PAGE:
How Do Rainbows Form?
Rainbow over Canary Wharf, London, England. (Getty Images)
How do rainbows form?
They generally don't harbor gleaming pots of gold, but rainbows still symbolize hope for many around the world. In more technical terms, rainbows are meteorological and optical phenomena that result from light striking water.
Rainbows form when sunlight passes through water droplets of any kind, but most commonly through rain. As light enters a raindrop, it's refracted at the front of the drop, reflected at the back of the drop, and refracted yet again as it leaves the drop. This entire process is known as "dispersion" and the resulting wavelengths of dispersed light make up the various colors of the rainbow.
In fact, a rainbow is made up of more than 100 continuous colors, though distinct color bands may be apparent to an observer. The bands are the primary colors that make up the visible spectrum of the electromagnetic spectrum -- red, orange, yellow, green, blue, indigo and violet -- with violet on the lower band of the rainbow and red on the upper band.
The sun will always be at the observer's back and the rainbow will form at an angle of 42 degrees to the observer, with the entire arc of a rainbow spanning 84 degrees across the horizon.
On occasion, light is dispersed twice through rain drops and a second rainbow forms at an angle of roughly 52 degrees. In the double rainbow, the second rainbow's colors are inverted, with red colors on the lower band and violet colors on the upper band.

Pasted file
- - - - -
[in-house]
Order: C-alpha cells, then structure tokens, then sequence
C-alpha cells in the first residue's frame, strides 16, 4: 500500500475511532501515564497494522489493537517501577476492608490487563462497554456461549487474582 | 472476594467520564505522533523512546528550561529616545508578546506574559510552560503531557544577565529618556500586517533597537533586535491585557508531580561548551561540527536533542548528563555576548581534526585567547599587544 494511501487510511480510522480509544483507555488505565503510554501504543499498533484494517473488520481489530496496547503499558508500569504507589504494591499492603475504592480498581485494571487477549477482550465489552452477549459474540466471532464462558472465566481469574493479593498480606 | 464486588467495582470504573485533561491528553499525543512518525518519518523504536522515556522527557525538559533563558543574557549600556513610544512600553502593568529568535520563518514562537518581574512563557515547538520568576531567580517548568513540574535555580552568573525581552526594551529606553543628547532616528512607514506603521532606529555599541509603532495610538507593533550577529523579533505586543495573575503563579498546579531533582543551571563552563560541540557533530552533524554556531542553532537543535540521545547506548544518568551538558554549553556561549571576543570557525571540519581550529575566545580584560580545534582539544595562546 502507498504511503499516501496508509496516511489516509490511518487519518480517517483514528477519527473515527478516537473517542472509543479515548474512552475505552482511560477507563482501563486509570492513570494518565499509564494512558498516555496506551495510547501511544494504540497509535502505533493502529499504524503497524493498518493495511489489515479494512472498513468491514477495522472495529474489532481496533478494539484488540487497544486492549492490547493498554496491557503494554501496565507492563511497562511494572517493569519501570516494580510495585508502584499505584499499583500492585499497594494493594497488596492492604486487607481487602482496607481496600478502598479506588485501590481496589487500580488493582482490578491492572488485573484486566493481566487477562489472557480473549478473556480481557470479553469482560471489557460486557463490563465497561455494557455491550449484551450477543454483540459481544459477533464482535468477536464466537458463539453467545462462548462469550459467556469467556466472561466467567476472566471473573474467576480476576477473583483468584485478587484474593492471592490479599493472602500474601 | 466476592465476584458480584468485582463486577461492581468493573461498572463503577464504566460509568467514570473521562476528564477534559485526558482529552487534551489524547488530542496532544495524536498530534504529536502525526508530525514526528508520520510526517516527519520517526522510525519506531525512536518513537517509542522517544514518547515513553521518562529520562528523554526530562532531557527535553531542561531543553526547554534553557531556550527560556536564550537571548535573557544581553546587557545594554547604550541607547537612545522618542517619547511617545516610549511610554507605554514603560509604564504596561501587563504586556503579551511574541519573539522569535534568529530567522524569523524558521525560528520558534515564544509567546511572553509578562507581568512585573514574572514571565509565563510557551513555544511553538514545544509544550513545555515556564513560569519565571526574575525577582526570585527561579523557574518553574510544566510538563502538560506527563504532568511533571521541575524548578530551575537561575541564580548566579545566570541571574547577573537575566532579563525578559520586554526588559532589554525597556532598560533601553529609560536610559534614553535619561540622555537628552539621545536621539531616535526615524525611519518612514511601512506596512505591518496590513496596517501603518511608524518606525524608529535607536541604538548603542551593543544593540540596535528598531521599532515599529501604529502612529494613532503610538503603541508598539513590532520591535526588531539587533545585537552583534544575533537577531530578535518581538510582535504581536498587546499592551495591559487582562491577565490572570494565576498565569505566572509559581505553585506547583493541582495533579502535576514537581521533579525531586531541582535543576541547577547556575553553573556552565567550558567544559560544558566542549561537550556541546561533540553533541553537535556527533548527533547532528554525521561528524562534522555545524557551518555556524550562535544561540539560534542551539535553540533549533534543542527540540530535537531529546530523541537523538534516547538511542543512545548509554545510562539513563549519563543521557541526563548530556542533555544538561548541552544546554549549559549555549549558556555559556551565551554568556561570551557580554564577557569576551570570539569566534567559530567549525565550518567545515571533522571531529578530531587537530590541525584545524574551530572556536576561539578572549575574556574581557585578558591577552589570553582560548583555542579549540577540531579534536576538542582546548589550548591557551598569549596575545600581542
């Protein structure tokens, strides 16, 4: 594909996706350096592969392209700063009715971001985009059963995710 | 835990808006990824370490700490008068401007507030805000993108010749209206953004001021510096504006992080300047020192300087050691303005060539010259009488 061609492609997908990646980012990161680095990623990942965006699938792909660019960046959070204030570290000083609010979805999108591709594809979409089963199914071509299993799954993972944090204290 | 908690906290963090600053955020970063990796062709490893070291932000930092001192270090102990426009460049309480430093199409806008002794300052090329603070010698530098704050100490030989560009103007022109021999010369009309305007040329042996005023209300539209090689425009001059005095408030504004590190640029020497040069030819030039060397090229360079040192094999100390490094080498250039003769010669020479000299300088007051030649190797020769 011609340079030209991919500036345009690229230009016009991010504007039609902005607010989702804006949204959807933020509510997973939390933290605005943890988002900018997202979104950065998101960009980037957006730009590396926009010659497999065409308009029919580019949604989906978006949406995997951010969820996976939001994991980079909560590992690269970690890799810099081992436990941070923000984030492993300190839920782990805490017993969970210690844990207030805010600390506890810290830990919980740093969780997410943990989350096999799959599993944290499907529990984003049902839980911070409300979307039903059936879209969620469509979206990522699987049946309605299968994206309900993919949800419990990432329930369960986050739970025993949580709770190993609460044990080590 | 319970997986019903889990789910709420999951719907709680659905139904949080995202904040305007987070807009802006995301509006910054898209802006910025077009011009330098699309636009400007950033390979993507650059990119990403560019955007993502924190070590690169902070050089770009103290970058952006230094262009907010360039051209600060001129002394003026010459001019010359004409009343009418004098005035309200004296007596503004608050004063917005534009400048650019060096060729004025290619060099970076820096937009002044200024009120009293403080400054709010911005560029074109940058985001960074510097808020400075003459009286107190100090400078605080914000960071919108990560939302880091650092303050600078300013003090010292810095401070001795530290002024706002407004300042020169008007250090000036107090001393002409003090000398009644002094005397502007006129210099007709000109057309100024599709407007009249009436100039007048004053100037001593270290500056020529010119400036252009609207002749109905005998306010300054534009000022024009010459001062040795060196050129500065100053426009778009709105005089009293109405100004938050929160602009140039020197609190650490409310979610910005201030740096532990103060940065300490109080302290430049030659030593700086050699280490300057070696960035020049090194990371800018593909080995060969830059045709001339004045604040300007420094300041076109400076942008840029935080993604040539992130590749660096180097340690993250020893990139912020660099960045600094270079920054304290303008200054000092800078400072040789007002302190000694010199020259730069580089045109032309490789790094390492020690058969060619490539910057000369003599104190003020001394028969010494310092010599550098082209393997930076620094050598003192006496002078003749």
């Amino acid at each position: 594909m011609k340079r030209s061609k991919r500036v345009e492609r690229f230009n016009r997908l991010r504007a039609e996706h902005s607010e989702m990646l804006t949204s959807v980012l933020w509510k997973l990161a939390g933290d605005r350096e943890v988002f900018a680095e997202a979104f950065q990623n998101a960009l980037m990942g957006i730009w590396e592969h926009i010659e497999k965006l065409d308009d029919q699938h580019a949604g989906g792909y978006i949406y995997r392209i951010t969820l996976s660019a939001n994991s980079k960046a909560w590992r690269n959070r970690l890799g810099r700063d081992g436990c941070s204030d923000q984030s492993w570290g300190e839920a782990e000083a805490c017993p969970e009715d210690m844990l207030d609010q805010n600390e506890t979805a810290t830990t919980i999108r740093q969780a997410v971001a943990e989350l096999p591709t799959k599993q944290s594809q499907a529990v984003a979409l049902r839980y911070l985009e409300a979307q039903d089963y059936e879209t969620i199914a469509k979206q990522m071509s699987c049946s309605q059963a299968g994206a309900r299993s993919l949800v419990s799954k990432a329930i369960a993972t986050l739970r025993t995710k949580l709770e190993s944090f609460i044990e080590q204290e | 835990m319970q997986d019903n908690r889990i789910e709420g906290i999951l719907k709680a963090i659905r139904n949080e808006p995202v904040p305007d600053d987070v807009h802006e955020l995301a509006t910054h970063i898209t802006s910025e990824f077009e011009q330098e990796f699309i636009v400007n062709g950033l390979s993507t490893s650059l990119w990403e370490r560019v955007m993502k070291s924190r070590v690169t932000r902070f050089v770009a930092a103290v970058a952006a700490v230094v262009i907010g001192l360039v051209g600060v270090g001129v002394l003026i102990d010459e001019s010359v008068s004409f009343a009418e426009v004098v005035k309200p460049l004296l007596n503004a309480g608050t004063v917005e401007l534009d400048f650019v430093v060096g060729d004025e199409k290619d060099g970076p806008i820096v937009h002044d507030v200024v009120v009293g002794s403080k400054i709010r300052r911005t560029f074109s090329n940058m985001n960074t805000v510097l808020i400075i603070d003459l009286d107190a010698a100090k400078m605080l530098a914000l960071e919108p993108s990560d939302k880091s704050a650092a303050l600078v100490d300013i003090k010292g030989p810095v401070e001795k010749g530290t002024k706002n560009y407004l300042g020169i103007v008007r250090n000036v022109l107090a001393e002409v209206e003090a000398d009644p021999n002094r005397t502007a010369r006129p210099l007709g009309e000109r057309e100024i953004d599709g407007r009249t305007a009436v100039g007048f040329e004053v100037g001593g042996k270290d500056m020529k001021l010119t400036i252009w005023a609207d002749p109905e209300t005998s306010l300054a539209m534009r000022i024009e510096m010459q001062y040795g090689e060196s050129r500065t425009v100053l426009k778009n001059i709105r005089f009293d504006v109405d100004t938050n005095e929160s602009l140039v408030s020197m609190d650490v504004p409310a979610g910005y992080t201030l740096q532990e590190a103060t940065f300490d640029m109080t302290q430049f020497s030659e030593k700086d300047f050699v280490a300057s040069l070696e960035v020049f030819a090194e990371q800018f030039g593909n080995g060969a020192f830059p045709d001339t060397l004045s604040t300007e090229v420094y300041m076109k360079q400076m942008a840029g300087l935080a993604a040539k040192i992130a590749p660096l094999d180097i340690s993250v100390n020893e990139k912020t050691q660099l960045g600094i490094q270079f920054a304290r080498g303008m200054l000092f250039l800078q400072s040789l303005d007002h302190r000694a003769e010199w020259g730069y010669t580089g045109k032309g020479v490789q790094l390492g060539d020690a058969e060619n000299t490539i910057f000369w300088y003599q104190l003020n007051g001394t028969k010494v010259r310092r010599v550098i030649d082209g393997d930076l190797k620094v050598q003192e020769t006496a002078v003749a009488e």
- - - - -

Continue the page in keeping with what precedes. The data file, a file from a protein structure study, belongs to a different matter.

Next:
Of course, rain isn't the only cause of rainbows. They can be seen any time water and light are mixed. Rainbows appear from waterfalls, ocean spray, water sprinklers, dew and fog. At night, rainbows can even result from strong moonlight.
So, how close can you get to a rainbow?
In theory, a rainbow doesn't physically exist, so nobody can ever get a specific distance away from a rainbow. If you ever see a person that seems to be under or next to a rainbow, that person will not be able to see the same rainbow as you and will see a different rainbow if the right light and water conditions exist.
Rainbows are a beautiful phenomena that form through a unique mix of water and light. Perhaps one day, we'll be lucky enough to find the pot of gold at the end, as well.
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About the Author
Renny VandewegeFeatured Contributor Mississippi
Meteorologist Renny Vandewege has worked as a television meteorologist at WTOK in Meridian, MS, and KCTV in Kansas City, MO. He's an instructor of broadcast meteorology at Mississippi State University. He covered Hurricane Katrina and Hurricane Rita on television, and as a storm chaser, he has witnessed more than 40 tornadoes.